MEATWORKS grids for southern Queensland kill have risen sharply again in the past seven days – up to 20c/kg in places since last Tuesday – as further rain impact in some areas combines with the general shortage of slaughter stock in the market.
The extent and severity of the rises have taken much of the market by surprise, with most grids in the region being adjusted twice in the past seven days as larger processors increasingly desperate for cattle push the market higher – even if it means sustaining ever-larger losses.
Best offers for southern Queensland kills through to later in June from at least three large export competitors are 550c/kg top cell for the four-tooth grassfed steer, and 500-505c for the heavy cow (+280kg or +300kg, depending where you are consigning to).
For those that might have missed it, that is in fact an all-time record for the benchmark four-tooth grassfed steer, exceeding the 545c/kg high point experienced for a period last year as the market went on its rocket-like trajectory from around June. Cow money is not that far behind, being within sight of the 515c it hit during the peak of last year’s market surge.
Worth remembering is that just a fortnight ago, that same steer was worth 30c/kg less, or $99 on a typical 330kg carcase.
The sharp rise in price has brought some cattle bookings forward, but nothing like the numbers hoped for, Beef Central understands.
While the A$ is perhaps US3-4c lower than where it sat this time last year, the big difference this year is that the super-heated international beef market demand that existed during much of 2015 has now turned from steam, into a soggy fog. US demand for grinding meat continues to be very flat, while markets like China and the Middle East are now being pillaged by ever-larger volumes of cheap Brazilian beef, at Australia’s expense.
All that points to significant losses by Australian export processors at present. Two reliable sources approached on the topic suggest losses on the heavy grassfed steer this week may be approaching $100 a head, and perhaps $70 to $80 on the cow.
Confounding the slaughter supply challenge further at present is the Bureau of Meteorology’s eight-day rainfall outlook, which indicates good prospects for precipitation across large parts of eastern Australia through to June 21.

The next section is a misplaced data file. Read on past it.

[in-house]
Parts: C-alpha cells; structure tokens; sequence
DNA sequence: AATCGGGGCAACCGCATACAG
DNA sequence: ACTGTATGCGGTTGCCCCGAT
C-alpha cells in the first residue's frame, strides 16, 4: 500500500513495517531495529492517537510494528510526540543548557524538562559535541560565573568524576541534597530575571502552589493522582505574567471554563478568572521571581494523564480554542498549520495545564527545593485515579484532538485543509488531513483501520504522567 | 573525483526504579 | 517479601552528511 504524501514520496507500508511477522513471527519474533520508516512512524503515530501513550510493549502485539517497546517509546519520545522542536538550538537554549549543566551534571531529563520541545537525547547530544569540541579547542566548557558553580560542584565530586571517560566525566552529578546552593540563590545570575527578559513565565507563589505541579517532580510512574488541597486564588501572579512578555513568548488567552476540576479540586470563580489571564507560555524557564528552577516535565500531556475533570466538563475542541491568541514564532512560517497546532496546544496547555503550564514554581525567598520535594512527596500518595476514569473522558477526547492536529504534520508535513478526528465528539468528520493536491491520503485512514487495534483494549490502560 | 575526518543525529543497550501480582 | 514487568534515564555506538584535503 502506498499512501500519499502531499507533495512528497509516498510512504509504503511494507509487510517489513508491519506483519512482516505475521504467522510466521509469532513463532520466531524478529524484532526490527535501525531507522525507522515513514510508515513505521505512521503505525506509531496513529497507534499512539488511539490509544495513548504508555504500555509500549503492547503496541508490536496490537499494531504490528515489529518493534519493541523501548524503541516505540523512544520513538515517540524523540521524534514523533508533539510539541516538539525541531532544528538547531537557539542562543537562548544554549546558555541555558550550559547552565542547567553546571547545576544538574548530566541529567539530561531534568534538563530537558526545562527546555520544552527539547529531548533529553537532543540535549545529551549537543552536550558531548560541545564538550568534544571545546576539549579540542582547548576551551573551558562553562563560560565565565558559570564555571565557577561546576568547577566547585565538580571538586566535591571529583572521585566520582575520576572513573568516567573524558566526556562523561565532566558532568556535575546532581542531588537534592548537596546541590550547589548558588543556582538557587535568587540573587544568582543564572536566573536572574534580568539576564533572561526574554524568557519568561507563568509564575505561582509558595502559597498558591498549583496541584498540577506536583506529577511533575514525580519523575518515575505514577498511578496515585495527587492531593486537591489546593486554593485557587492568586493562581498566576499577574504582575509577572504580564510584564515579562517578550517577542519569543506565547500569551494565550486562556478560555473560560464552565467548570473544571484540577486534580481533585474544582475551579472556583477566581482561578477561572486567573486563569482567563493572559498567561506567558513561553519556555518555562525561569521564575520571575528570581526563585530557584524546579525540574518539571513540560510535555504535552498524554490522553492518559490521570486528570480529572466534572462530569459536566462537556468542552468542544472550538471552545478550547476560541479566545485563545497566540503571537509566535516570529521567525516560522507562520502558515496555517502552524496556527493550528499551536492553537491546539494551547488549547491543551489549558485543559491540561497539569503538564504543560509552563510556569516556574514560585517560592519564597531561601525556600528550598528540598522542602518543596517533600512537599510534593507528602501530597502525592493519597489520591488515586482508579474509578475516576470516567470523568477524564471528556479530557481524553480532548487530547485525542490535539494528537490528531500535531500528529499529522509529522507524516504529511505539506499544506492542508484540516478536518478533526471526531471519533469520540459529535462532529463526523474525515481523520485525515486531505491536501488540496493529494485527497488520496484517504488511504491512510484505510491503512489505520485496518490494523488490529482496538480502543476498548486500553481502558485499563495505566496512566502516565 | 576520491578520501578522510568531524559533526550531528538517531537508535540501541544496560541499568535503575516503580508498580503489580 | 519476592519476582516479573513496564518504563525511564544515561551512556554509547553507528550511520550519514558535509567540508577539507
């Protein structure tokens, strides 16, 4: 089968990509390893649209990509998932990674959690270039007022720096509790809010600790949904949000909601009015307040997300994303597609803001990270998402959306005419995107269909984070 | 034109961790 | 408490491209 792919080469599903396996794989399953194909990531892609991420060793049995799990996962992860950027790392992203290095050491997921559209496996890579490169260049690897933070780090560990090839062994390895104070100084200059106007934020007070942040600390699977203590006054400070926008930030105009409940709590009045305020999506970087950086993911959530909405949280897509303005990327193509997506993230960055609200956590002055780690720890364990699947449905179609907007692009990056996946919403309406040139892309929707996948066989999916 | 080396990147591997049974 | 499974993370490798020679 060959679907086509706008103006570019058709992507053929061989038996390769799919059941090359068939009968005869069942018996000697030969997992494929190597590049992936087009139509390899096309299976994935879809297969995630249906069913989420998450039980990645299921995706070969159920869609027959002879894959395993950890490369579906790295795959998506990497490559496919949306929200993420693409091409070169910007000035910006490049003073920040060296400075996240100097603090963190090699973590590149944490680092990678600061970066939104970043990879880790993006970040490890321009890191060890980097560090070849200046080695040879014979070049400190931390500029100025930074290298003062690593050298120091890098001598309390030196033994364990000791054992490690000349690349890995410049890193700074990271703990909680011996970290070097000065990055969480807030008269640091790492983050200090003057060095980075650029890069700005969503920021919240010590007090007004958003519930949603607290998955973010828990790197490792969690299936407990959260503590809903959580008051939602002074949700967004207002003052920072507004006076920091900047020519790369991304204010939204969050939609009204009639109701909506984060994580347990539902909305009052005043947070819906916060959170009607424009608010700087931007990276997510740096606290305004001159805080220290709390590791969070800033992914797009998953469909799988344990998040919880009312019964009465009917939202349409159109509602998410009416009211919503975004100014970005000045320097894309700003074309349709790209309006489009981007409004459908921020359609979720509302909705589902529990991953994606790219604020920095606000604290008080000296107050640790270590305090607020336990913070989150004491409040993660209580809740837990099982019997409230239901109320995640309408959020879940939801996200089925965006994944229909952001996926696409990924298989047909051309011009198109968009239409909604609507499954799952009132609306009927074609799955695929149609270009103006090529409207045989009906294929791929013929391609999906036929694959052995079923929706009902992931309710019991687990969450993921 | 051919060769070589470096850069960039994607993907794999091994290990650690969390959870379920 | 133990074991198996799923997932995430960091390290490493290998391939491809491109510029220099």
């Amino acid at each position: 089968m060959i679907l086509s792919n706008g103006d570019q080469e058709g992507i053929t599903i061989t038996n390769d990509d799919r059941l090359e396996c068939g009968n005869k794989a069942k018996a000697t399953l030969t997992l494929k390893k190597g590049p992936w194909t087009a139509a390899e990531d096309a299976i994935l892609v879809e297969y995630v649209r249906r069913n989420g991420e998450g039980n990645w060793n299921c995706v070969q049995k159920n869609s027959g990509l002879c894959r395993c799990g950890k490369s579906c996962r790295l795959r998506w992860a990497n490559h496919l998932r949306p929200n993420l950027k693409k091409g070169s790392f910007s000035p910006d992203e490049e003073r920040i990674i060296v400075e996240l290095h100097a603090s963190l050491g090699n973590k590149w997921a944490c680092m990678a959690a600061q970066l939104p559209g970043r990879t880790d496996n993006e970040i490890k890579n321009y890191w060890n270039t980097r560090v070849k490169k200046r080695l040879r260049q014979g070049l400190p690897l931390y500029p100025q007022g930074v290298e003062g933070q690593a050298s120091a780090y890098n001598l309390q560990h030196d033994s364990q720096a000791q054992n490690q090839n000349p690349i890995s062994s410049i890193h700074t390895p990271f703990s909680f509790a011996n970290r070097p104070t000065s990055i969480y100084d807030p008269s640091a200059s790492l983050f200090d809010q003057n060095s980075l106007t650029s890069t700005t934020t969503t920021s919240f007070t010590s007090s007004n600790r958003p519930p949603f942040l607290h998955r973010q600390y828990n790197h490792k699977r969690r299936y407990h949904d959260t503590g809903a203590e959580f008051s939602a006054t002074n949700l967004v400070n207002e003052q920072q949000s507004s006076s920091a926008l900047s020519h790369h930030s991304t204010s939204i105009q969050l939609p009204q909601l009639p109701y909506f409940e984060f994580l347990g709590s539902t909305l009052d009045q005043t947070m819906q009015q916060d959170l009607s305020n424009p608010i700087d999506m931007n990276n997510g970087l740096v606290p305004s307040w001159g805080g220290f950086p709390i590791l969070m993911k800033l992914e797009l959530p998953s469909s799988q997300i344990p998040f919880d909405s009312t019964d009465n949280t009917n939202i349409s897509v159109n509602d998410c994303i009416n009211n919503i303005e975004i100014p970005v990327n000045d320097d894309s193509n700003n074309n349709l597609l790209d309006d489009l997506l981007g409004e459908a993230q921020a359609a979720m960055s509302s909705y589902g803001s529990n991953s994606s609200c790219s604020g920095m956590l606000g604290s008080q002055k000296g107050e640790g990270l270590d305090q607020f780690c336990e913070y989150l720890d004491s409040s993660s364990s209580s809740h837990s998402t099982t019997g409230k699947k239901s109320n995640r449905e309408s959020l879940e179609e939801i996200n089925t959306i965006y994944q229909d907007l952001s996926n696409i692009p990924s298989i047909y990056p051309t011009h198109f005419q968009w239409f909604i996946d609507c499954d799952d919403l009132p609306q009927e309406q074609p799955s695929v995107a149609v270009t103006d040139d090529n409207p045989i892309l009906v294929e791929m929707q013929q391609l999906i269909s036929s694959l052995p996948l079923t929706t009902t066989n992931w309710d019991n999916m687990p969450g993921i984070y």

Will higher prices flush-out more cattle?
Weather effects aside, the question now being asked is whether ever-higher prices will produce more killable cattle.
“You could offer 550c for cows tomorrow, but apart from a kneejerk which might flush a few onto the market for a week or two, it isn’t going to add much to the available kill,” one veteran processor said.
“The long forecast lack of numbers is here – it has arrived. Current pricing is all about protecting market share, and just trying to keep a very modest kill intact. But that’s unsustainable, at current price levels.”
Some of Australia’s largest beef processing plants skipped days last week due to lack of supply, on top of reduced daily tallies and other survival measures implemented earlier. Several said kills this week were still a ‘day to day proposition’ and would not rule-out further closures later this week.
“Supply is now desperately short, and will stay that way for the timebeing,” one contact said. “Most plants are now operating on the bare bones. Profitability has not been this bad since the very wet 2011-12 years.”
‘Everybody is running out of puff,” he said.
“They aren’t going to keep this up for much longer, unless one of two things happen – either the A$ has to lower in value dramatically, or there needs to be reinvigorated buyer demand from overseas. Neither is happening at the moment.”
Roma store sale this morning saw feeder steers selling for 320c/kg ‘everywhere’, as the market lit up after earlier rain. Southern restockers were active, especially for lighter cattle.
- There was no NLRS weekly kill report available by the time Beef Central’s daily news alert was issued, due to delays caused by yesterday’s public holidays in some states.